Tag: Hurricane Katrina

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The experts were all warning of catastrophic winds and historic storm surges, massive piles of fast moving water, that would sweep away and drown what the wind did not destroy. The morning light revealed the extensive wreckage wrought by winds approaching 150 mph as Hurricane Laura came ashore. By afternoon, there was cautious relief. The […]

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The Schoolbuses of Katrina

 

While we are still chattering about Hurricane Harvey and keeping an eye on Hurricane Irma, I saw a couple of comments that are worth a follow-up post of its own.

You all remember how we watched the flooding in New Orleans after Hurricane Katrina, and how we all saw the fleet of schoolbuses that were inundated instead of serving to evacuate the City. Evidently, those pictures were very memorable, but not nearly as memorable as the actual narrative of events. There is plenty to fault the City of New Orleans for, and especially there fault to be laid at the feet of Mayor Nagin and Governor Blanco, but I do not fault them for the schoolbuses.

Evacuating a big city is a huge problem. Especially so for New Orleans, since there are not many highway evacuation routes available. The likelihood is that an evacuation would cause lots of traffic crash deaths and lead to a politician becoming a laughingstock if the hurricane does not turn out to be so damaging as the weather forecasters had made it out to be. Everyone over 50 on the coast remembers occasions when they were told to evacuate, decided not to, and then experienced a bad storm that had not warranted evacuation.

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On Wednesday, February 15, Hollywood superproducer-slash-director-slash-writer-slash-host of superexclusive fundraisers for Our Former Glorious Sun King Barry I Ryan Murphy announced that the theme of the next season of his popular anthology series American Horror Story would be… the last presidential election. So the show that has seen people terrorized by ghosts, demons, ex-Nazi doctors, aliens, witches, voodoo […]

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Katrina Experiences, Part V: Guns Guns Everywhere and Heading Home

 

DSC028951[Editor’s Note: This is the fifth and final part in the author’s series describing his experiences volunteering on the Gulf Coast in the aftermath of Hurricane Katrina 10 years ago last week. Catch-up with the other parts hereherehere, and here].

Looking back, my experiences on the Gulf Coast affirmed many of my conservative beliefs. Things like personal responsibility, the value of the individual, and the effectiveness and efficiency of private organizations and volunteer groups compared to the federal government. FEMA has taken a lot of criticism — some of it is well deserved — but it’s not realistic to expect a huge bureaucracy with its layers of rules and accompanying paperwork to respond quickly to anything. In contrast, volunteer groups can specialize in specific area of disaster relief and work together to minimize overlap and increase efficiency. The Red Cross focuses on shelters and hot meals. ACTS World Relief can provide aid at the disaster site itself. Different church denominations concentrate on specific areas such as collecting supplies, distributing supplies, providing medical assistance, housing, etc. Moreover, volunteers come-in from all over the country. We literally had people from the Florida Keys all the way to Alaska.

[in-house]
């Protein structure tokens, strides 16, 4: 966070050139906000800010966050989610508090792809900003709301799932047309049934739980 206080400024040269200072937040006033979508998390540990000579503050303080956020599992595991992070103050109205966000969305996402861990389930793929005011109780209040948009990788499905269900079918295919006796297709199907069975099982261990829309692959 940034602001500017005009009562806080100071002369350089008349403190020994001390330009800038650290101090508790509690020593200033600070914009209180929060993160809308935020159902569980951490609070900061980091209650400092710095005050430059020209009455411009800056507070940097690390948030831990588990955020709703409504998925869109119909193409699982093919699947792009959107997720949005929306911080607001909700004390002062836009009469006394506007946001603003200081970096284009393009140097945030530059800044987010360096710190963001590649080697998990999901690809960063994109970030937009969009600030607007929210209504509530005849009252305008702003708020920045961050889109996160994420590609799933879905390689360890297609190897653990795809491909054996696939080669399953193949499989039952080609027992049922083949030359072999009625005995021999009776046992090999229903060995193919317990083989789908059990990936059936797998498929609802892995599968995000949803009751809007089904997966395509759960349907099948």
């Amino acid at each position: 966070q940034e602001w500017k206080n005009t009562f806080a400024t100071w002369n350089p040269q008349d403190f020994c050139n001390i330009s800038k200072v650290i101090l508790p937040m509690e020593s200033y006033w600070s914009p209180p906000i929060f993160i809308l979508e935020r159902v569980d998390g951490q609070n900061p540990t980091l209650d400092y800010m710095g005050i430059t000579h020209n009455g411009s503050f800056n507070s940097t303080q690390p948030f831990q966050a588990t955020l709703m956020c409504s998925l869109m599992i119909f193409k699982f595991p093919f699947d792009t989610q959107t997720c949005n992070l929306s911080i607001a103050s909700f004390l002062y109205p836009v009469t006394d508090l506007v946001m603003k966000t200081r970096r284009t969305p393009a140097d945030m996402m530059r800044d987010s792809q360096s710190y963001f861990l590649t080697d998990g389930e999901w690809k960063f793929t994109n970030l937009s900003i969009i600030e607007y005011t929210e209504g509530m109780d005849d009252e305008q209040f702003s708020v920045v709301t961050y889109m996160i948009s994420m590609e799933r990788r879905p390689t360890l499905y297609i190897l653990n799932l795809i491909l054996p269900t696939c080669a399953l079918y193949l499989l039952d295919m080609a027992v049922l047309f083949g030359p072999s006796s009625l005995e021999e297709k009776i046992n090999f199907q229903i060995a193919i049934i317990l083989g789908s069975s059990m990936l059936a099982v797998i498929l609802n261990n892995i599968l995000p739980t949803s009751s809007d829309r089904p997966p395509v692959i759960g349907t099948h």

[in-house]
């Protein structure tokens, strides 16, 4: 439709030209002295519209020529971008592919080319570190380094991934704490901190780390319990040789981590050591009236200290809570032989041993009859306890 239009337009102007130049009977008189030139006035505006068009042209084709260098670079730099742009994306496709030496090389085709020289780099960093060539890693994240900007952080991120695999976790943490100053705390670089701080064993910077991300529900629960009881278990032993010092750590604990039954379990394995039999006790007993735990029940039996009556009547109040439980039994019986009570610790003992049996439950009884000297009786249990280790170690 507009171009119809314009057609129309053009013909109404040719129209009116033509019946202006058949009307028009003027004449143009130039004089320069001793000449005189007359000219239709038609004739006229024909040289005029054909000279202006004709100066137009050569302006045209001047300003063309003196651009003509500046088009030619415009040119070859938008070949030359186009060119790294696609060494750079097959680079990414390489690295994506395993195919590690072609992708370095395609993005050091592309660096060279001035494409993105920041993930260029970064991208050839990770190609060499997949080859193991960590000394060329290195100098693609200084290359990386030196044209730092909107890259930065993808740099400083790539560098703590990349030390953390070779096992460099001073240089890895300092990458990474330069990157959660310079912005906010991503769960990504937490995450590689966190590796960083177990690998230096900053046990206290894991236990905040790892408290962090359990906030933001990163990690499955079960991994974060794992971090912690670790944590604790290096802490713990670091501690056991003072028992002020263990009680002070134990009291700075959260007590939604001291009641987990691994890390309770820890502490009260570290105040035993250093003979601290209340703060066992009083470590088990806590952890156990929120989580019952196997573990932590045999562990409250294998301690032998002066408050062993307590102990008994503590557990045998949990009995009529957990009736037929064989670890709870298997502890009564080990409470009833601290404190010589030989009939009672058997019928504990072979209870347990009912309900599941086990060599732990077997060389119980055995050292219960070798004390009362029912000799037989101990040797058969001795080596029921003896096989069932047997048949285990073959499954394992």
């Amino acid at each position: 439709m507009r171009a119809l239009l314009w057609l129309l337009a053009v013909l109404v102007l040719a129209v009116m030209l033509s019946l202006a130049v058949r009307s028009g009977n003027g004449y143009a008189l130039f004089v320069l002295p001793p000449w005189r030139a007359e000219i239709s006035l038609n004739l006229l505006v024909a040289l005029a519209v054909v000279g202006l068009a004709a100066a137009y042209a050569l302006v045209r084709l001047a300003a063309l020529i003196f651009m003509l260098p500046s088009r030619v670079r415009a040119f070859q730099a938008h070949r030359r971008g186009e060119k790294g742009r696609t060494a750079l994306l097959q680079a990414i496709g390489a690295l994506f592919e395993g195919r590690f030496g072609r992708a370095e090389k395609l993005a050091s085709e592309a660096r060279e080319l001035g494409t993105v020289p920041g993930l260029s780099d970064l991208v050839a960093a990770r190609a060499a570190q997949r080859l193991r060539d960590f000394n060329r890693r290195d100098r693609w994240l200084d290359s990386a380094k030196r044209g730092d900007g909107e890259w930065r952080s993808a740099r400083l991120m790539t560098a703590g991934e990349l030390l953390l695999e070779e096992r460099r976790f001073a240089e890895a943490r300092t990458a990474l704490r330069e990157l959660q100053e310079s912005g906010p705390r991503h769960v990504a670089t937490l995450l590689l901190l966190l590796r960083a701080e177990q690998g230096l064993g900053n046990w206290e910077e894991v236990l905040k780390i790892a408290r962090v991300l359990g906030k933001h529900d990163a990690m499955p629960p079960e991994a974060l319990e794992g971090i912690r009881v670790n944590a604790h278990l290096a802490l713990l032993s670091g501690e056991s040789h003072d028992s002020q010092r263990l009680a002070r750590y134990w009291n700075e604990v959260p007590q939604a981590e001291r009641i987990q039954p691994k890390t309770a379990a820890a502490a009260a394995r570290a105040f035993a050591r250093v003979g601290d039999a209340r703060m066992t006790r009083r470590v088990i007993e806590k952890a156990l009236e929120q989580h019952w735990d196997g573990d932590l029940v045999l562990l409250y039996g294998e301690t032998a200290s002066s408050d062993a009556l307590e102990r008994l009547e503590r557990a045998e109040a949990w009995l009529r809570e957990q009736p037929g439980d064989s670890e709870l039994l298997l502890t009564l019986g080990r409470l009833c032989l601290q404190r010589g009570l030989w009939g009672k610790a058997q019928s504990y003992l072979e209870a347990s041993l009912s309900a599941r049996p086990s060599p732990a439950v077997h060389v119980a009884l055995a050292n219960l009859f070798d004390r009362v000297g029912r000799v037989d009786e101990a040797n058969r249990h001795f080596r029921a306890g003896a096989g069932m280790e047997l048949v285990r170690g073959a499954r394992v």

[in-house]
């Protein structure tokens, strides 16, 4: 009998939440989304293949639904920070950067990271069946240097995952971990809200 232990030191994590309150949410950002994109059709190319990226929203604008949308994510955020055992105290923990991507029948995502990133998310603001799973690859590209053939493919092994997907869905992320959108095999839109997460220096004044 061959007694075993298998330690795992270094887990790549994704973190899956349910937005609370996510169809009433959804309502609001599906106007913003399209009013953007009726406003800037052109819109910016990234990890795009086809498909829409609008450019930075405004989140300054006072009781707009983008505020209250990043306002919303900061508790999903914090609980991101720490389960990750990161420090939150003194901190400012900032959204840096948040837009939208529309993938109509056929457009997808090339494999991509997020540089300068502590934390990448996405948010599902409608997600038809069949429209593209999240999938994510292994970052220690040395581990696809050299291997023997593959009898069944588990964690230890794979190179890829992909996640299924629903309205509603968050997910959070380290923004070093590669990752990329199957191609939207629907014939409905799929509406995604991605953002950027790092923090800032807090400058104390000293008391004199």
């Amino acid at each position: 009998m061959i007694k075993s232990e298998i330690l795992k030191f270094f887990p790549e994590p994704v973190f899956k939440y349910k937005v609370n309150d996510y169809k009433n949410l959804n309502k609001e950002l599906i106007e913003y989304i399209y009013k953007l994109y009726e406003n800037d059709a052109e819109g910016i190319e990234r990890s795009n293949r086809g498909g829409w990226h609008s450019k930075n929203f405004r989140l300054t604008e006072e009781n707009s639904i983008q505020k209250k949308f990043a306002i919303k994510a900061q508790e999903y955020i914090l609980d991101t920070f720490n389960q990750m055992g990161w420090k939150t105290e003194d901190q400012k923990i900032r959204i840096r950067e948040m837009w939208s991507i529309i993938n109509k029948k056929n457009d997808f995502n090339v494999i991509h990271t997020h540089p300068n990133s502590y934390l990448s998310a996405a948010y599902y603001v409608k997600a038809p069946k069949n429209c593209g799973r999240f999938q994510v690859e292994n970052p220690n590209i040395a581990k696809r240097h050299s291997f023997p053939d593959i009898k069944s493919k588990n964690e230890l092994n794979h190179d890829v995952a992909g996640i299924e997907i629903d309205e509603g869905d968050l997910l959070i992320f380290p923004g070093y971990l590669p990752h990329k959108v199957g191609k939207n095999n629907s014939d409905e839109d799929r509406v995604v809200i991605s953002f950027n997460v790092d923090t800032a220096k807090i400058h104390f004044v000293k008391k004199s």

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Katrina Experiences, Part IV: An Angel Named Renee and the Chinese Tents

 

DSC01848[Editor’s Note: This is the fourth part in the author’s series describing his experiences volunteering on the Gulf Coast in the aftermath of Hurricane Katrina 10 years ago this week. Catch-up with the other parts here, here, and here].

In addition to the chaos of the relief station, we needed to get out into the community and help. The problem was time: no matter how hard we worked, there was only so much daylight and we were already pushing the envelope. That’s when God stepped in and sent an angel named Renee and her crew. They had come down from the Atlanta area and set up next to our lot in a camper. Her priority was bringing relief to people that couldn’t get to us. The reason I call her an angel is because that is exactly how so many of the people she helped — many of whom had lost everything — saw her. In short time, and with the help of her small crew, we developed a tremendous partnership.

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Katrina Experiences, Part III: Journey to the Coast and From Kansas, With Love

 

[Editor’s Note: This is the third part in Concretevol’s series describing his experiences volunteering on the Gulf Coast in the aftermath of Hurricane Katrina 10 years ago this week. Catch-up with the other parts here and here].

To give volunteers a break from the blistering heat — and because they were dying to see something other than that parking lot — we started taking groups to the coast to see for themselves what a 20′ wall of water leaves behind. Now, I will try to tell you, or show you, as best I can. Though I’ve never seen a bomb-blasted landscape before in person, I’ve seen pictures and that was really the only way to describe the first quarter mile inland. There was very little left of the houses other than bare concrete slabs… maybe a mailbox, or a post here or there. There wasn’t much debris there, either: most of it sitting on top of other destroyed houses further inland. It was also very quiet, with only the occasional sound of a helicopter flying overhead or a motor grader clearing sand from Beach Boulevard. There was very little talking in the truck on these outings. Just shocked silence.

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Notice how the telephone poles all slanted inland.